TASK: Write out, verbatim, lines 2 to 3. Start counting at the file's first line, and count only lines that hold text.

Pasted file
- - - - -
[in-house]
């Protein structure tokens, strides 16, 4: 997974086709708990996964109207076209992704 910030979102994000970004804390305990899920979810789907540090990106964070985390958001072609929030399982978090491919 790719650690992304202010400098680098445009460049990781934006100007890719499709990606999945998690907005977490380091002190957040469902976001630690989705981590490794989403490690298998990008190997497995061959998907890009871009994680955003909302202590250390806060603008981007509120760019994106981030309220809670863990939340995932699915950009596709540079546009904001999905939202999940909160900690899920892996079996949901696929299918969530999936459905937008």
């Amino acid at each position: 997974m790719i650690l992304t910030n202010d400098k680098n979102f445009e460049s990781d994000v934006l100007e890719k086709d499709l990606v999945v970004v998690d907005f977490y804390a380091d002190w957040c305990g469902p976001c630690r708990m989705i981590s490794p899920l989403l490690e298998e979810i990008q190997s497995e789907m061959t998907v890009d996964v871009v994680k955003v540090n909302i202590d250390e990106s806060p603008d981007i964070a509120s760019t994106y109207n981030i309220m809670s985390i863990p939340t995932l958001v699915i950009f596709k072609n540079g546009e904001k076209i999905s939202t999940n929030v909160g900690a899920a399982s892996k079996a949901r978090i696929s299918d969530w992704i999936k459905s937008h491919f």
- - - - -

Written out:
């Protein structure tokens, strides 16, 4: 997974086709708990996964109207076209992704 910030979102994000970004804390305990899920979810789907540090990106964070985390958001072609929030399982978090491919 790719650690992304202010400098680098445009460049990781934006100007890719499709990606999945998690907005977490380091002190957040469902976001630690989705981590490794989403490690298998990008190997497995061959998907890009871009994680955003909302202590250390806060603008981007509120760019994106981030309220809670863990939340995932699915950009596709540079546009904001999905939202999940909160900690899920892996079996949901696929299918969530999936459905937008």
């Amino acid at each position: 997974m790719i650690l992304t910030n202010d400098k680098n979102f445009e460049s990781d994000v934006l100007e890719k086709d499709l990606v999945v970004v998690d907005f977490y804390a380091d002190w957040c305990g469902p976001c630690r708990m989705i981590s490794p899920l989403l490690e298998e979810i990008q190997s497995e789907m061959t998907v890009d996964v871009v994680k955003v540090n909302i202590d250390e990106s806060p603008d981007i964070a509120s760019t994106y109207n981030i309220m809670s985390i863990p939340t995932l958001v699915i950009f596709k072609n540079g546009e904001k076209i999905s939202t999940n929030v909160g900690a899920a399982s892996k079996a949901r978090i696929s299918d969530w992704i999936k459905s937008h491919f």